Sometimes the position where all the teeth fit together, maximum intercuspal position (MIP), does not allow the condyle-disc assemblies to be in the most anterior-superior-medial position in the glenoid fossa.  This means that MIP is not the same as CO.  This can happen when there is a posterior interference on a molar that gets in the way of the mandible rotating into MIP while the condyle-disc is in CR.  Therefore, the lateral pterygoid needs to pull the condyle to slide down the articular eminence and allow the mandible to rotate into MIP (some people call this distraction).  And that means that the patients must now function with the condyle-disc assembly in this position.  Since the lateral pterygoid is holding it there, it puts strain on that muscle which can cause pain for our patients.  Additionally, since the condyle is functioning on the slope of the articular eminence, the condyle has the ability slide upwards and backwards.  This movement of the condyle (upwards and backwards) would allow the posterior teeth to rub – which can cause tooth wear, fracture, loosening or movement.

What do you do if the patient is showing signs of occlusal instability (pain, tooth wear, tooth loosening)?  One option is to determine if a discrepancy between MIP and CO is causing muscle pain.  A method to evaluate this etiology is to place a Lucia jig or leaf gauge between the patients teeth and determine if the interocclusal relationship is altered once the tooth contacts are removed.  It may take a period of time with the teeth separated for the muscles to “deprogram.   If a MIP/CO discrepancy is noted after “deprogramming”, an interocclusal record may be taken with the teeth separated in CO.  Then you can mount the patients casts in this CO position in an articulator with a facebow record.  In this mounting, not all teeth will be touching and any interferences will be the first contacts between teeth.  The occlusion can be examined on the casts in the articulator to see if adjusting teeth will allow the removal of these interferences for MIP to be achieved with the centric contacts and anterior guidance described in our earlier posts.  This is known as occlusal equilibration.  If these adjustments would cause too much enamel removal or require increase of interocclusal space, then other options, such as restorative treatment or orthodontics may be considered.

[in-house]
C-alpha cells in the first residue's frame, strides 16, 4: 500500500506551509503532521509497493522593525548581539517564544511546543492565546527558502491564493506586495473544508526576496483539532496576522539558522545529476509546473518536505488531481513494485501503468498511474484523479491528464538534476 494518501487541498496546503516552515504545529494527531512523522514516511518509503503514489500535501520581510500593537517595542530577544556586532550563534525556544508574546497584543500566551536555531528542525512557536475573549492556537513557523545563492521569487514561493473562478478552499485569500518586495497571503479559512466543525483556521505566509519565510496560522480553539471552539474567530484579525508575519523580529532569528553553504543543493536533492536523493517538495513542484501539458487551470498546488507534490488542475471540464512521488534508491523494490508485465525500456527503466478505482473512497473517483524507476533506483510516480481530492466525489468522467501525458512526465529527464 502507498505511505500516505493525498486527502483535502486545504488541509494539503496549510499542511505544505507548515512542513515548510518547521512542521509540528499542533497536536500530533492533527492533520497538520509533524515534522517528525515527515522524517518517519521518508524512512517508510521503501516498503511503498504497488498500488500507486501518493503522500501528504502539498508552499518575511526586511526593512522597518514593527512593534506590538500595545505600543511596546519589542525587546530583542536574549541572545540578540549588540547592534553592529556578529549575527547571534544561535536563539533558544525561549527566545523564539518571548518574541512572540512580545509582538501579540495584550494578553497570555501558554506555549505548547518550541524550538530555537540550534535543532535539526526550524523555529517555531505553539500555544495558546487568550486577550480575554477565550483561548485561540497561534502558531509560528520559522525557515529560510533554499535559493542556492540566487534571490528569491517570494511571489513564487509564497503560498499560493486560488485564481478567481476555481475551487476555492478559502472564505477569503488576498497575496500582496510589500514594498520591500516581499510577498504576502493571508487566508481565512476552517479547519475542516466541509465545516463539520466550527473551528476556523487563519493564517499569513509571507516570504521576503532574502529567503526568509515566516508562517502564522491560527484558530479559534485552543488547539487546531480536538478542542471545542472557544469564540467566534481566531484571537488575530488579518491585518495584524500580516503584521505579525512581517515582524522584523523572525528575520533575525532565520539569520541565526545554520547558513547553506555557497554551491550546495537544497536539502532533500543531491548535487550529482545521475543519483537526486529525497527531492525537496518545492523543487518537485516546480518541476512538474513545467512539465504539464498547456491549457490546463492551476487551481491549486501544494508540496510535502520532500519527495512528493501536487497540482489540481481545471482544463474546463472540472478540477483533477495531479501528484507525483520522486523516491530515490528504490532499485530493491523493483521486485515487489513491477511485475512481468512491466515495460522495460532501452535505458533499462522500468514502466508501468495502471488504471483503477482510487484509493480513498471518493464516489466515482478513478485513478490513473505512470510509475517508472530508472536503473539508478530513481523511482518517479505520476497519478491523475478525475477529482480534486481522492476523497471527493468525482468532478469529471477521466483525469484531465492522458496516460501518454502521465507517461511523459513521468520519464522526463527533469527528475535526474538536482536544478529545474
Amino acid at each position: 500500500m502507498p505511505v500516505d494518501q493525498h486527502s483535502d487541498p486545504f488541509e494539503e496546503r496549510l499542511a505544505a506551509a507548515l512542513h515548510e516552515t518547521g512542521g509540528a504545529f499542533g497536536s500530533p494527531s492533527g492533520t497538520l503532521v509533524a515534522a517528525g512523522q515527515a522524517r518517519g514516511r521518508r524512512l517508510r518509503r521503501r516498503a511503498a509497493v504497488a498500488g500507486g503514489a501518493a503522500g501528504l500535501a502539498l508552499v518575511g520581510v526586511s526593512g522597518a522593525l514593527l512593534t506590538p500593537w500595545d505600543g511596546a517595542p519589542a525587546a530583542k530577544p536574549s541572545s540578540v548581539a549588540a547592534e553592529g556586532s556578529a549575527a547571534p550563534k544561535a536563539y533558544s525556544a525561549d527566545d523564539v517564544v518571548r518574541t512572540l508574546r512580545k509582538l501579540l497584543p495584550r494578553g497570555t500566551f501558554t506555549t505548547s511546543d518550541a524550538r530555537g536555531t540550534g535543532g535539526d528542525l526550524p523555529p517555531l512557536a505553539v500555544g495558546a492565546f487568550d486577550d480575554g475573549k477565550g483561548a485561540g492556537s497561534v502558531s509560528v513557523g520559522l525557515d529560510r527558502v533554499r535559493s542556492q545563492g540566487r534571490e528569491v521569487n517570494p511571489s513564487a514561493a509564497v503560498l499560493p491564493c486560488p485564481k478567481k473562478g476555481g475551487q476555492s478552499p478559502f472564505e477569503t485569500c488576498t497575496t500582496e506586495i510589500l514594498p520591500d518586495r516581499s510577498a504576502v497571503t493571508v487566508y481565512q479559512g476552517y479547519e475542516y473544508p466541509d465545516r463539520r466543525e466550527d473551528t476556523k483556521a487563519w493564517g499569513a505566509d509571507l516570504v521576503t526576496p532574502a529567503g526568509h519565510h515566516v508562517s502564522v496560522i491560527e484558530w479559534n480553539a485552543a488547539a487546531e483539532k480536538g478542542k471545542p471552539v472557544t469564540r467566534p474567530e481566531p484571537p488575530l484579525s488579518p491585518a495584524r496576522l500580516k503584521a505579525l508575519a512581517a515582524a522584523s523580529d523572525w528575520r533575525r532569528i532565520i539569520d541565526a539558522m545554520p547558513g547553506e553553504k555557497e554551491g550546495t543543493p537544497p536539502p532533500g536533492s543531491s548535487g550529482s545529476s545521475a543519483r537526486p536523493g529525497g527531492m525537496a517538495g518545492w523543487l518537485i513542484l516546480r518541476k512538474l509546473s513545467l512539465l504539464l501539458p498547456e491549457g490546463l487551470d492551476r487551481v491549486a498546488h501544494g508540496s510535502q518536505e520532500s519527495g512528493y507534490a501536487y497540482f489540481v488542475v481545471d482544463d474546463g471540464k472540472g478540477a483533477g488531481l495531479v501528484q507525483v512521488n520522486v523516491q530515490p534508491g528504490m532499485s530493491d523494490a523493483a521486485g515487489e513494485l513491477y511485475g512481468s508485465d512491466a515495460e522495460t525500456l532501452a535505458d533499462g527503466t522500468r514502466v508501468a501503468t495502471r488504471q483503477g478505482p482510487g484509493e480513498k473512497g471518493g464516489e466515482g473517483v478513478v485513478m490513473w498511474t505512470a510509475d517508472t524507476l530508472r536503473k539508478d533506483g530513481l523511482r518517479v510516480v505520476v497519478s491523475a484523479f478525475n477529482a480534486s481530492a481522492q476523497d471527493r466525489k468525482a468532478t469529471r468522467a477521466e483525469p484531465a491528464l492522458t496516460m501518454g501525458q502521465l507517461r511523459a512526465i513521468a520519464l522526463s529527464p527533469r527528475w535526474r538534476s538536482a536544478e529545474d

Dr. Nathaniel Lawson
IG: @dentinaltube

Nathaniel Lawson DMD PhD is the Director of the Division of Biomaterials at the University of Alabama at Birmingham School of Dentistry and the program director of the Biomaterials residency program. He graduated from UAB School of Dentistry in 2011 and obtained his PhD in Biomedical Engineering in 2012. He has served as an investigator on over 50 clinical and laboratory research grants, and published over 150 peer reviewed articles, book chapters, and research abstracts. His research interests are the mechanical, optical, and biologic properties of dental materials and clinical evaluation of new dental materials. He was the 2016 recipient of the Stanford New Investigator Award and the 2017 3M Innovative Research Fellowship both from the American Dental Association.  He serves on the American Dental Association Council of Scientific Affairs and is on the editorial board of The Journal of Adhesive Dentistry and Compendium. He has lectured nationally and internationally on the subject of dental materials. He also works as a general dentist in the UAB Faculty Practice.